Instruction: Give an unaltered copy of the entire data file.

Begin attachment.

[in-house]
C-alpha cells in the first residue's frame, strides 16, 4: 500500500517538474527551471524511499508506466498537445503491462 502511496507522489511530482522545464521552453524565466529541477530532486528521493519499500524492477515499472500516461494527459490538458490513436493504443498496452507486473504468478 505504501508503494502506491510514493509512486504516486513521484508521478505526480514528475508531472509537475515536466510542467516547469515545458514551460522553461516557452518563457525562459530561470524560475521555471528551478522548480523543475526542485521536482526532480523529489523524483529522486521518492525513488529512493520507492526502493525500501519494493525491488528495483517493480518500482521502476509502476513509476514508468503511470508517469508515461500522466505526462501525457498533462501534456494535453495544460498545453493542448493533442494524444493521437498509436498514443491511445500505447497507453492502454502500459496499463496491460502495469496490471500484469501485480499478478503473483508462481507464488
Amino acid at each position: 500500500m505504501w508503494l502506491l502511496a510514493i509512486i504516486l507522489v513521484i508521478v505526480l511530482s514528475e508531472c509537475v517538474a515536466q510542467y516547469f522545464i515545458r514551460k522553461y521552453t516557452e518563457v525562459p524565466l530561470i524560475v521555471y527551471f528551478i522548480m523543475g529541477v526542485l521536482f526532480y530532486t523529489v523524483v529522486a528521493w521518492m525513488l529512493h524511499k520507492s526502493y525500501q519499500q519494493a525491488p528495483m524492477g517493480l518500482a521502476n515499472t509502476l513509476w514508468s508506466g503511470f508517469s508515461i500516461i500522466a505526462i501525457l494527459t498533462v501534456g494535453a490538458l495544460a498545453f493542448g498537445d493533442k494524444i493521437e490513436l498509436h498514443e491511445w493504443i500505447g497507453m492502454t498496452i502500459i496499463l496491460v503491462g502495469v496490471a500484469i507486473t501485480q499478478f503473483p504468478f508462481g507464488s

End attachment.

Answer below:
[in-house]
C-alpha cells in the first residue's frame, strides 16, 4: 500500500517538474527551471524511499508506466498537445503491462 502511496507522489511530482522545464521552453524565466529541477530532486528521493519499500524492477515499472500516461494527459490538458490513436493504443498496452507486473504468478 505504501508503494502506491510514493509512486504516486513521484508521478505526480514528475508531472509537475515536466510542467516547469515545458514551460522553461516557452518563457525562459530561470524560475521555471528551478522548480523543475526542485521536482526532480523529489523524483529522486521518492525513488529512493520507492526502493525500501519494493525491488528495483517493480518500482521502476509502476513509476514508468503511470508517469508515461500522466505526462501525457498533462501534456494535453495544460498545453493542448493533442494524444493521437498509436498514443491511445500505447497507453492502454502500459496499463496491460502495469496490471500484469501485480499478478503473483508462481507464488
Amino acid at each position: 500500500m505504501w508503494l502506491l502511496a510514493i509512486i504516486l507522489v513521484i508521478v505526480l511530482s514528475e508531472c509537475v517538474a515536466q510542467y516547469f522545464i515545458r514551460k522553461y521552453t516557452e518563457v525562459p524565466l530561470i524560475v521555471y527551471f528551478i522548480m523543475g529541477v526542485l521536482f526532480y530532486t523529489v523524483v529522486a528521493w521518492m525513488l529512493h524511499k520507492s526502493y525500501q519499500q519494493a525491488p528495483m524492477g517493480l518500482a521502476n515499472t509502476l513509476w514508468s508506466g503511470f508517469s508515461i500516461i500522466a505526462i501525457l494527459t498533462v501534456g494535453a490538458l495544460a498545453f493542448g498537445d493533442k494524444i493521437e490513436l498509436h498514443e491511445w493504443i500505447g497507453m492502454t498496452i502500459i496499463l496491460v503491462g502495469v496490471a500484469i507486473t501485480q499478478f503473483p504468478f508462481g507464488s